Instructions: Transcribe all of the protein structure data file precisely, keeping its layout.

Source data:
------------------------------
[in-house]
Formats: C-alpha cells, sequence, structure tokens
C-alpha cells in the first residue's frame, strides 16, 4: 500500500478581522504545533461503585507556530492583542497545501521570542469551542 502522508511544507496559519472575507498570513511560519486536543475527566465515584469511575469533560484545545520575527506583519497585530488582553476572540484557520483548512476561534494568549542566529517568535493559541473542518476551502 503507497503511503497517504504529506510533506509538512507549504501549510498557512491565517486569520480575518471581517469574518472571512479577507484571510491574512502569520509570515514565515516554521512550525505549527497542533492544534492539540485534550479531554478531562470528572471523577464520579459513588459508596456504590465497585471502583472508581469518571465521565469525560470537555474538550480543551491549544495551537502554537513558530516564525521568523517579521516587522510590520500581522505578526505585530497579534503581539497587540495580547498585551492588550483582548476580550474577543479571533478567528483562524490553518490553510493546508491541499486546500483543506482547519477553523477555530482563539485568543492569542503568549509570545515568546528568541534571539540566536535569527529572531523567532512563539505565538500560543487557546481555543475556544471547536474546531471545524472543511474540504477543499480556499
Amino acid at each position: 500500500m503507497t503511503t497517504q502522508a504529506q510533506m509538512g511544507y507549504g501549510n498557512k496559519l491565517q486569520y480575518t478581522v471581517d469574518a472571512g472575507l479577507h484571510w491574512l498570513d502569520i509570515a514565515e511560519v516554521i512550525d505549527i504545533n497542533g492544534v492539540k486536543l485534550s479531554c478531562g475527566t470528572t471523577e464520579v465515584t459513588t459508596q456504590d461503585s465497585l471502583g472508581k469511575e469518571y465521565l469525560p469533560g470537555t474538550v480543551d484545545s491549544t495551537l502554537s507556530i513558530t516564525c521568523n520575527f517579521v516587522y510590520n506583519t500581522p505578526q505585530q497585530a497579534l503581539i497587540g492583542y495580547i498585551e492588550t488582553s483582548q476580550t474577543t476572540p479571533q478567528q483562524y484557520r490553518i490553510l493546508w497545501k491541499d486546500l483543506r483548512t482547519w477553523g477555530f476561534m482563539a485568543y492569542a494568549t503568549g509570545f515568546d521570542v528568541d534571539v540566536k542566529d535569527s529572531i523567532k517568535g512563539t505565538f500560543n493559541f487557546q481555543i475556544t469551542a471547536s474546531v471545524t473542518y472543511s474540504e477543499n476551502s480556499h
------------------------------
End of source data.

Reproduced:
[in-house]
Formats: C-alpha cells, sequence, structure tokens
C-alpha cells in the first residue's frame, strides 16, 4: 500500500478581522504545533461503585507556530492583542497545501521570542469551542 502522508511544507496559519472575507498570513511560519486536543475527566465515584469511575469533560484545545520575527506583519497585530488582553476572540484557520483548512476561534494568549542566529517568535493559541473542518476551502 503507497503511503497517504504529506510533506509538512507549504501549510498557512491565517486569520480575518471581517469574518472571512479577507484571510491574512502569520509570515514565515516554521512550525505549527497542533492544534492539540485534550479531554478531562470528572471523577464520579459513588459508596456504590465497585471502583472508581469518571465521565469525560470537555474538550480543551491549544495551537502554537513558530516564525521568523517579521516587522510590520500581522505578526505585530497579534503581539497587540495580547498585551492588550483582548476580550474577543479571533478567528483562524490553518490553510493546508491541499486546500483543506482547519477553523477555530482563539485568543492569542503568549509570545515568546528568541534571539540566536535569527529572531523567532512563539505565538500560543487557546481555543475556544471547536474546531471545524472543511474540504477543499480556499
Amino acid at each position: 500500500m503507497t503511503t497517504q502522508a504529506q510533506m509538512g511544507y507549504g501549510n498557512k496559519l491565517q486569520y480575518t478581522v471581517d469574518a472571512g472575507l479577507h484571510w491574512l498570513d502569520i509570515a514565515e511560519v516554521i512550525d505549527i504545533n497542533g492544534v492539540k486536543l485534550s479531554c478531562g475527566t470528572t471523577e464520579v465515584t459513588t459508596q456504590d461503585s465497585l471502583g472508581k469511575e469518571y465521565l469525560p469533560g470537555t474538550v480543551d484545545s491549544t495551537l502554537s507556530i513558530t516564525c521568523n520575527f517579521v516587522y510590520n506583519t500581522p505578526q505585530q497585530a497579534l503581539i497587540g492583542y495580547i498585551e492588550t488582553s483582548q476580550t474577543t476572540p479571533q478567528q483562524y484557520r490553518i490553510l493546508w497545501k491541499d486546500l483543506r483548512t482547519w477553523g477555530f476561534m482563539a485568543y492569542a494568549t503568549g509570545f515568546d521570542v528568541d534571539v540566536k542566529d535569527s529572531i523567532k517568535g512563539t505565538f500560543n493559541f487557546q481555543i475556544t469551542a471547536s474546531v471545524t473542518y472543511s474540504e477543499n476551502s480556499h